Private Sector Harnessing Power of Digital Innovation to Overcome Development Challenges and Improve Lives
NEW YORK, November 1, 2018 /3BL Media/ – Big Data, Robotics, Artificial Intelligence, and the Internet-of-Things are completely revolutionizing the way we work, learn and live. Advances in technology are saving lives, overcoming infrastructure challenges, and bringing goods and services to communities formerly cut off, whether through physical or economic isolation.
Over 100 business leaders, development actors and innovators gathered on the sidelines of the 73rdUnited Nations General Assembly to discuss digital tools that are disrupting the traditional ways of doing business and bringing the ambitions of the development and private sectors closer together than ever before.
The event, Technological Disruption in the World of Inclusive Business, organised by Business Call to Action in partnership with the Inclusive Business Action Network (IBAN), showcased practical applications of innovative digital technologies by inclusive business and set out supporting strategies to leverage their use to improve lives at the Base of the Economic Pyramid (BoP). The focus was on impactful technology solutions that have the ability to yield long-term benefits and help achieve the Sustainable Development Goals.
From a simple mobile app like SafeMotos that is linking motorcycle drivers and customers in Rwanda’s capital, Kigali, much like Uber, to global healthcare company Medtronic, which is using an android-based screening and diagnosis kit to carry out ear health screenings in India, with a goal to screen 100 million people globally by 2025, digitalisation is enabling companies to dramatically improve both scale and impact. This has a double positive of providing profit potential while improving lives of clients, suppliers and/or employees.
Advances in digital technology are making it easier for private sector to make significant improvements in the lives of those living at the bottom of the economic pyramid in terms of health, education and income. Melissa Menke, CEO of healthcare provider Access Afya, which runs a chain of micro-clinics in Nairobi's informal settlements and a Healthy Schools program that delivers check-ups, treatments, and training to children in their schools, explained how her company was addressing an important gap in healthcare in the Sub-Saharan nation:
“At Access Afya, we have found that a combination of technology, operational excellence and investing in our staff gets us closer to [a functioning health] system. We are excited about linking together different technologies, generating data and creating insights to improve quality and support scale,” Ms Menke said.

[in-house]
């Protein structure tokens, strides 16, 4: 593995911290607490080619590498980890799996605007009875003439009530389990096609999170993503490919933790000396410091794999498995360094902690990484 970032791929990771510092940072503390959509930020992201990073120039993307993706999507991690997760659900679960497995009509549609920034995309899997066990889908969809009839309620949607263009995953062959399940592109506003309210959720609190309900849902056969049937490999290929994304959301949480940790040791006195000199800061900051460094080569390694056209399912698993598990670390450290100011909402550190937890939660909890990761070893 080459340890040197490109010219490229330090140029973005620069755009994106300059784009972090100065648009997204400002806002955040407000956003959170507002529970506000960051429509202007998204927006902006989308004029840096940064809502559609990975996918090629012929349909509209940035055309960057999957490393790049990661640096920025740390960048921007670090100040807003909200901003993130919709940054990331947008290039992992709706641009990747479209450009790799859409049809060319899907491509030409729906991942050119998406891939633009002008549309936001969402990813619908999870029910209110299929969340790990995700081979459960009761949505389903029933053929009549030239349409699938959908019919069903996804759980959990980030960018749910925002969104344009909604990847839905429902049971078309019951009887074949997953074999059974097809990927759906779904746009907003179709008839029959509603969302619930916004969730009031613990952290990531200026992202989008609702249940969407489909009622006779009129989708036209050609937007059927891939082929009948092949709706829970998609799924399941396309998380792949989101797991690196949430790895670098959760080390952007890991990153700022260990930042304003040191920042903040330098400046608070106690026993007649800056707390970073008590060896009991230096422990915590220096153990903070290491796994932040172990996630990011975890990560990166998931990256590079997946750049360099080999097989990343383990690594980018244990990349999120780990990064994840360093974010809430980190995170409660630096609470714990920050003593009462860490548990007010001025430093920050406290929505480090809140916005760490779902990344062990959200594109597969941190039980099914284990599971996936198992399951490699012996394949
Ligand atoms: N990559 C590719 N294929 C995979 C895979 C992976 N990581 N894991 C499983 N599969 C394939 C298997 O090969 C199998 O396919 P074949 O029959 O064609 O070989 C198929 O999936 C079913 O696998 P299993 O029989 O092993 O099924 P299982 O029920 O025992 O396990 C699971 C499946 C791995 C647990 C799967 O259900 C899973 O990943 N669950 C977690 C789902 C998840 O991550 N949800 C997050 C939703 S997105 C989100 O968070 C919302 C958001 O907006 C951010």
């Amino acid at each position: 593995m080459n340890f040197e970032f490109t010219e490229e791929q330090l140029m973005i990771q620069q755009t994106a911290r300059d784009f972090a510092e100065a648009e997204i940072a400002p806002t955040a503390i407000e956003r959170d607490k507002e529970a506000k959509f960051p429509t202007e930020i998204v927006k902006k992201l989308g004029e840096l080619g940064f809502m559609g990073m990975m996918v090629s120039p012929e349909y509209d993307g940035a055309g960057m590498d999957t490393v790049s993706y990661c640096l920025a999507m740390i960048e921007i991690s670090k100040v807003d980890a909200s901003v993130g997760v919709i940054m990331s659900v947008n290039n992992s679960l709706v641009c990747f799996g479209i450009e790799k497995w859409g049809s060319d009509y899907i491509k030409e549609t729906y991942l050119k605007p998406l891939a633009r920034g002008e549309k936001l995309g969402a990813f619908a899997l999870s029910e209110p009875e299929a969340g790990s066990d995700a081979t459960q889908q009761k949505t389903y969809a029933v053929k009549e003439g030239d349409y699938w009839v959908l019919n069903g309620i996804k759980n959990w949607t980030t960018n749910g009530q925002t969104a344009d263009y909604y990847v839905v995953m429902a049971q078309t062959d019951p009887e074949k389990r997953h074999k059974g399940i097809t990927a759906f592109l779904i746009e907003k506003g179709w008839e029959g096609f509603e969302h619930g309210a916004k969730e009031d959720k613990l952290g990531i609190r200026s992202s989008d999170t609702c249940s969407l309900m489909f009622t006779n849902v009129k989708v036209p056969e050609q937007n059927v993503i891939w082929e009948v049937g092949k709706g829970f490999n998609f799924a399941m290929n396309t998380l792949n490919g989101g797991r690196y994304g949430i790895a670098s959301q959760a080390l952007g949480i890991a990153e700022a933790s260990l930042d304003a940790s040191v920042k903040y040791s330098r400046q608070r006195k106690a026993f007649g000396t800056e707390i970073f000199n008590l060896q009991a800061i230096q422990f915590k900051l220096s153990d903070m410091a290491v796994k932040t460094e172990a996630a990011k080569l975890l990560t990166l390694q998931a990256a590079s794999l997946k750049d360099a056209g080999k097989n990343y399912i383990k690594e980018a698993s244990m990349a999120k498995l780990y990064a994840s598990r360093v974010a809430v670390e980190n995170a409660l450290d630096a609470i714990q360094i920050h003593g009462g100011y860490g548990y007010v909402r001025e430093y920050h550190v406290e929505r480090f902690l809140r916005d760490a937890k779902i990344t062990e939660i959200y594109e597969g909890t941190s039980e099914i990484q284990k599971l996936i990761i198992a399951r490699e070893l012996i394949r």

Keynote speaker Jack Sim, founder of the World Toilet Organisation said private sector had a crucial role to play in contributing to the SDGs.
“We know that we do not have the trillions of dollars needed to deliver the 17 sustainable development goals. But if we can convert a significant portion into social business investments, and combine this with proven business models, we can solve the problem at exponential scale and speed, and at a much lower cost than traditional methods,” Mr Sim said.
Head of Business Call to Action Paula Pelaez said digital technology also had the potential to significantly increase the reach and scale of existing inclusive businesses.
“The consequences for inclusive business are massive. With these changes rewriting the rules of the game, inclusive businesses are increasingly recognising the need to take a deeper look at what this new era signifies for them and how they should respond,” Ms Pelaez said.
Solutions were discussed looking at their feasibility and scalability, potential to address truly global challenges, degree of supporting advocacy, and applicability to market failures beyond the scope of government and industry.
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BCtA Communications Lead
About Business Call to Action (BCtA)
Launched in 2008, BCtA aims to accelerate progress towards the Sustainable Development Goals (SDGs) by challenging companies to develop inclusive business models that engage people with less than US$10 per day in purchasing power (in 2015 dollars) as consumers, producers, suppliers and distributors. Over 200 companies, ranging from multinationals to social enterprises, and working in 68 countries, have responded to the BCtA by committing to improve the lives and livelihoods of millions in developing countries through access to markets, financial services, affordable healthcare, water and sanitation, education and other critical services. BCtA is supported by the Dutch Ministry of Foreign Affairs, Swedish International Development Cooperation Agency (Sida), Swiss Agency for Development and Cooperation (SDC), UK Department for International Development (DFID), US Agency for International Development (USAID) and hosted by the United Nations Development Programme (UNDP). For more information, please visit www.businesscalltoaction.org.
The Inclusive Business Action Network (iBAN) is a global initiative supporting the scaling and replication of inclusive business models. Through its strategic pillars iBAN blue and iBAN weave, iBAN manages an innovative online knowledge platform on inclusive business and offers a focused Capacity Development Programme for selected companies and policymakers in developing and emerging countries. iBAN creates a space where evidence-based knowledge transforms into learning and new partnerships. With its focus on promoting the upscale of inclusive business models and consequently improving the lives of the poor, iBAN is actively contributing to the achievement of the Sustainable Development Goals. iBAN is funded by the Federal Ministry for Economic Cooperation and Development and the European Union. It is implemented by the Deutsche Gesellschaft für Internationale Zusammenarbeit (GIZ) GmbH.